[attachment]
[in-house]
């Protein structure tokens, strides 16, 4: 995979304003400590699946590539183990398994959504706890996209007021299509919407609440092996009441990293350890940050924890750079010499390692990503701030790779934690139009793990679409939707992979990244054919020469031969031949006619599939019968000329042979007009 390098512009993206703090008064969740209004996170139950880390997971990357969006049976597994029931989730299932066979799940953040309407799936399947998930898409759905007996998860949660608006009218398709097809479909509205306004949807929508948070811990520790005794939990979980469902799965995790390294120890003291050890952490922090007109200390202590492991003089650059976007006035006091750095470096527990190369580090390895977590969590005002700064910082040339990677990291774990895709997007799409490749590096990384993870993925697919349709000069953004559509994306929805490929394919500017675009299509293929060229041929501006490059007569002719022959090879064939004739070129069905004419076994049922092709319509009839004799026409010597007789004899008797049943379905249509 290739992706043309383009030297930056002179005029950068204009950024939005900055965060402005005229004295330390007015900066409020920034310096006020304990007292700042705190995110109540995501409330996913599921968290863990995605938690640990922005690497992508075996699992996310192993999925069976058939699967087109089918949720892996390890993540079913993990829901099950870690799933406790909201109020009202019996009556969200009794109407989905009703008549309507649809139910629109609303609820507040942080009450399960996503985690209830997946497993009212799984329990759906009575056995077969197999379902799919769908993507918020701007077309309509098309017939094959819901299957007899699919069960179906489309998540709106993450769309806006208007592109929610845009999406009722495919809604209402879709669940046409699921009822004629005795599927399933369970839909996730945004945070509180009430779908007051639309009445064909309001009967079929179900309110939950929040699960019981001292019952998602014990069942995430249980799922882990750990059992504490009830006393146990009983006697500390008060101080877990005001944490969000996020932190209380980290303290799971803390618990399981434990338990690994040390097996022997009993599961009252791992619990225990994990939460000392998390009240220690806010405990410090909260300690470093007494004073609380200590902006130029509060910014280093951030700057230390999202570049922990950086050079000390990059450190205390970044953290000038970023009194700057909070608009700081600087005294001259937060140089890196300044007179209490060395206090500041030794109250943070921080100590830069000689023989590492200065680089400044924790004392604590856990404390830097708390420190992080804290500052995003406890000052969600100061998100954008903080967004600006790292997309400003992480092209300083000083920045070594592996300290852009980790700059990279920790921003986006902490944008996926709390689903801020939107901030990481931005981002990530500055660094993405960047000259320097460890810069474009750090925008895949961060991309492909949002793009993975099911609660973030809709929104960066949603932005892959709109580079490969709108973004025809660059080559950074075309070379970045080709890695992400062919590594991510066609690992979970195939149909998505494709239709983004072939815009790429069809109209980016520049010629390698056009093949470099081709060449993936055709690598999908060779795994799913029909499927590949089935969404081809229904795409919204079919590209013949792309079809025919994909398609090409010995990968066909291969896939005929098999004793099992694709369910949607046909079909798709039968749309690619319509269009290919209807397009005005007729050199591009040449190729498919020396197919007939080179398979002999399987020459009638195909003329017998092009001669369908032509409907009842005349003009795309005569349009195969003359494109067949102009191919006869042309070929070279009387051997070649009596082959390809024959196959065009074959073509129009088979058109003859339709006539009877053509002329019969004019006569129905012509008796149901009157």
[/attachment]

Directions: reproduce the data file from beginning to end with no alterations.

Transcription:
[in-house]
């Protein structure tokens, strides 16, 4: 995979304003400590699946590539183990398994959504706890996209007021299509919407609440092996009441990293350890940050924890750079010499390692990503701030790779934690139009793990679409939707992979990244054919020469031969031949006619599939019968000329042979007009 390098512009993206703090008064969740209004996170139950880390997971990357969006049976597994029931989730299932066979799940953040309407799936399947998930898409759905007996998860949660608006009218398709097809479909509205306004949807929508948070811990520790005794939990979980469902799965995790390294120890003291050890952490922090007109200390202590492991003089650059976007006035006091750095470096527990190369580090390895977590969590005002700064910082040339990677990291774990895709997007799409490749590096990384993870993925697919349709000069953004559509994306929805490929394919500017675009299509293929060229041929501006490059007569002719022959090879064939004739070129069905004419076994049922092709319509009839004799026409010597007789004899008797049943379905249509 290739992706043309383009030297930056002179005029950068204009950024939005900055965060402005005229004295330390007015900066409020920034310096006020304990007292700042705190995110109540995501409330996913599921968290863990995605938690640990922005690497992508075996699992996310192993999925069976058939699967087109089918949720892996390890993540079913993990829901099950870690799933406790909201109020009202019996009556969200009794109407989905009703008549309507649809139910629109609303609820507040942080009450399960996503985690209830997946497993009212799984329990759906009575056995077969197999379902799919769908993507918020701007077309309509098309017939094959819901299957007899699919069960179906489309998540709106993450769309806006208007592109929610845009999406009722495919809604209402879709669940046409699921009822004629005795599927399933369970839909996730945004945070509180009430779908007051639309009445064909309001009967079929179900309110939950929040699960019981001292019952998602014990069942995430249980799922882990750990059992504490009830006393146990009983006697500390008060101080877990005001944490969000996020932190209380980290303290799971803390618990399981434990338990690994040390097996022997009993599961009252791992619990225990994990939460000392998390009240220690806010405990410090909260300690470093007494004073609380200590902006130029509060910014280093951030700057230390999202570049922990950086050079000390990059450190205390970044953290000038970023009194700057909070608009700081600087005294001259937060140089890196300044007179209490060395206090500041030794109250943070921080100590830069000689023989590492200065680089400044924790004392604590856990404390830097708390420190992080804290500052995003406890000052969600100061998100954008903080967004600006790292997309400003992480092209300083000083920045070594592996300290852009980790700059990279920790921003986006902490944008996926709390689903801020939107901030990481931005981002990530500055660094993405960047000259320097460890810069474009750090925008895949961060991309492909949002793009993975099911609660973030809709929104960066949603932005892959709109580079490969709108973004025809660059080559950074075309070379970045080709890695992400062919590594991510066609690992979970195939149909998505494709239709983004072939815009790429069809109209980016520049010629390698056009093949470099081709060449993936055709690598999908060779795994799913029909499927590949089935969404081809229904795409919204079919590209013949792309079809025919994909398609090409010995990968066909291969896939005929098999004793099992694709369910949607046909079909798709039968749309690619319509269009290919209807397009005005007729050199591009040449190729498919020396197919007939080179398979002999399987020459009638195909003329017998092009001669369908032509409907009842005349003009795309005569349009195969003359494109067949102009191919006869042309070929070279009387051997070649009596082959390809024959196959065009074959073509129009088979058109003859339709006539009877053509002329019969004019006569129905012509008796149901009157």